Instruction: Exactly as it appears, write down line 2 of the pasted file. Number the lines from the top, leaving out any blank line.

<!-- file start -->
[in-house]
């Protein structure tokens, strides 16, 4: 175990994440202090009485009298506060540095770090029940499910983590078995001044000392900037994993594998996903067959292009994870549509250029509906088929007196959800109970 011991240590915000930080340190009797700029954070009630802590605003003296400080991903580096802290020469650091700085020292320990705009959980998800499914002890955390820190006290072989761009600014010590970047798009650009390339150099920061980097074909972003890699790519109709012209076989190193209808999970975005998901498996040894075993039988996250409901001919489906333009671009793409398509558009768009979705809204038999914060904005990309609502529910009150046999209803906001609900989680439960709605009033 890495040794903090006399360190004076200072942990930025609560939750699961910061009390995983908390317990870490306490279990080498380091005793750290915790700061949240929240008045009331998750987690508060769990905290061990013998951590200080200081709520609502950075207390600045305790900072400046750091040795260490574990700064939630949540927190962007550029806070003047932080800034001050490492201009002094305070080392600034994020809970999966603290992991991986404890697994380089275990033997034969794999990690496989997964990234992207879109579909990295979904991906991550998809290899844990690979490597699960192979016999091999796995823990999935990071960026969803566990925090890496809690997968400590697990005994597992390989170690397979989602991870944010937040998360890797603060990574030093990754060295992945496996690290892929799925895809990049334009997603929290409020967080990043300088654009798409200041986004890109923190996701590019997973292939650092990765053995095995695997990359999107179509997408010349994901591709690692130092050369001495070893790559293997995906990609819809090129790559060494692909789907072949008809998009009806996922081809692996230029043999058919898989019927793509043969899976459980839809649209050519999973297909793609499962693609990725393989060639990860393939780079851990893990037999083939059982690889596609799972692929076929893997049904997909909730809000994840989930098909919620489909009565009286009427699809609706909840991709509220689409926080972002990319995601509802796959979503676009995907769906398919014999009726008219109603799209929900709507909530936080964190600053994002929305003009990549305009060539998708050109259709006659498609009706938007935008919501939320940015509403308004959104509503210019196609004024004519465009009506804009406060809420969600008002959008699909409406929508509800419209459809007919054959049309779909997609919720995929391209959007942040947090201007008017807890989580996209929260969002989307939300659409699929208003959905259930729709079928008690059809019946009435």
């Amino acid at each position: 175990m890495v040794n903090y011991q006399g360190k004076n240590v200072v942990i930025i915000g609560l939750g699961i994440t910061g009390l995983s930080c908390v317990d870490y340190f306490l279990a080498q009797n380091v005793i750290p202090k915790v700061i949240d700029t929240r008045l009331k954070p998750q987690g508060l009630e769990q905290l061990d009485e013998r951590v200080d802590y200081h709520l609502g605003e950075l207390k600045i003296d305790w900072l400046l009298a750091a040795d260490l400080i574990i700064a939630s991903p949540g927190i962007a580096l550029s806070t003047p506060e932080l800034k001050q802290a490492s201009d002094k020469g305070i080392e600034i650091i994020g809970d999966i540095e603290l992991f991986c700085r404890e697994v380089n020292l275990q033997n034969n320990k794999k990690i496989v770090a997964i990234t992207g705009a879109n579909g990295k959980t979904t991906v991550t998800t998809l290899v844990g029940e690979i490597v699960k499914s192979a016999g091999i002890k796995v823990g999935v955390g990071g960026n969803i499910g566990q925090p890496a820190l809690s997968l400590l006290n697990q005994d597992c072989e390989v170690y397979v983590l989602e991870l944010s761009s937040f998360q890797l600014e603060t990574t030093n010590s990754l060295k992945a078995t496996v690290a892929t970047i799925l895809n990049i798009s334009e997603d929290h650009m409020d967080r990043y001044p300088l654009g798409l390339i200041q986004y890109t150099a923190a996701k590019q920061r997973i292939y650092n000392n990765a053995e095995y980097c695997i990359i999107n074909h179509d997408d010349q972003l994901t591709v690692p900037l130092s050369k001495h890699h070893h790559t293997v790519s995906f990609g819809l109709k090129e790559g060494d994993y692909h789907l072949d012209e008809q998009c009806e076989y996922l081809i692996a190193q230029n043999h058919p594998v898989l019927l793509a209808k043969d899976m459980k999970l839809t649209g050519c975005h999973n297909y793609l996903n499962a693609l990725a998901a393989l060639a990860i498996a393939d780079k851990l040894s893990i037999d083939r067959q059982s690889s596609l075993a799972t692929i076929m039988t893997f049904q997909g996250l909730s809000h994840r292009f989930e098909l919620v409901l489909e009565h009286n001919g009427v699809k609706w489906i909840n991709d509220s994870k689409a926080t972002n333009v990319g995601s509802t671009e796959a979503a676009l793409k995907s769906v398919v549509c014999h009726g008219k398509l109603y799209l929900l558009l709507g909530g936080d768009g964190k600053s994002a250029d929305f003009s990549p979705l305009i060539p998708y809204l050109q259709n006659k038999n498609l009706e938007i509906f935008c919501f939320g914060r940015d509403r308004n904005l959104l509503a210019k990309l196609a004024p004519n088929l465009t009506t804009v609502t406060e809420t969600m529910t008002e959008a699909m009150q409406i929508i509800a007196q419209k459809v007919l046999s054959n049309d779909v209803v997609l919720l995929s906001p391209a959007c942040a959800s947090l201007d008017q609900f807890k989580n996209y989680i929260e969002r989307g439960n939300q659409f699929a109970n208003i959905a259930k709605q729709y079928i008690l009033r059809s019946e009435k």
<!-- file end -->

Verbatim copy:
């Protein structure tokens, strides 16, 4: 175990994440202090009485009298506060540095770090029940499910983590078995001044000392900037994993594998996903067959292009994870549509250029509906088929007196959800109970 011991240590915000930080340190009797700029954070009630802590605003003296400080991903580096802290020469650091700085020292320990705009959980998800499914002890955390820190006290072989761009600014010590970047798009650009390339150099920061980097074909972003890699790519109709012209076989190193209808999970975005998901498996040894075993039988996250409901001919489906333009671009793409398509558009768009979705809204038999914060904005990309609502529910009150046999209803906001609900989680439960709605009033 890495040794903090006399360190004076200072942990930025609560939750699961910061009390995983908390317990870490306490279990080498380091005793750290915790700061949240929240008045009331998750987690508060769990905290061990013998951590200080200081709520609502950075207390600045305790900072400046750091040795260490574990700064939630949540927190962007550029806070003047932080800034001050490492201009002094305070080392600034994020809970999966603290992991991986404890697994380089275990033997034969794999990690496989997964990234992207879109579909990295979904991906991550998809290899844990690979490597699960192979016999091999796995823990999935990071960026969803566990925090890496809690997968400590697990005994597992390989170690397979989602991870944010937040998360890797603060990574030093990754060295992945496996690290892929799925895809990049334009997603929290409020967080990043300088654009798409200041986004890109923190996701590019997973292939650092990765053995095995695997990359999107179509997408010349994901591709690692130092050369001495070893790559293997995906990609819809090129790559060494692909789907072949008809998009009806996922081809692996230029043999058919898989019927793509043969899976459980839809649209050519999973297909793609499962693609990725393989060639990860393939780079851990893990037999083939059982690889596609799972692929076929893997049904997909909730809000994840989930098909919620489909009565009286009427699809609706909840991709509220689409926080972002990319995601509802796959979503676009995907769906398919014999009726008219109603799209929900709507909530936080964190600053994002929305003009990549305009060539998708050109259709006659498609009706938007935008919501939320940015509403308004959104509503210019196609004024004519465009009506804009406060809420969600008002959008699909409406929508509800419209459809007919054959049309779909997609919720995929391209959007942040947090201007008017807890989580996209929260969002989307939300659409699929208003959905259930729709079928008690059809019946009435």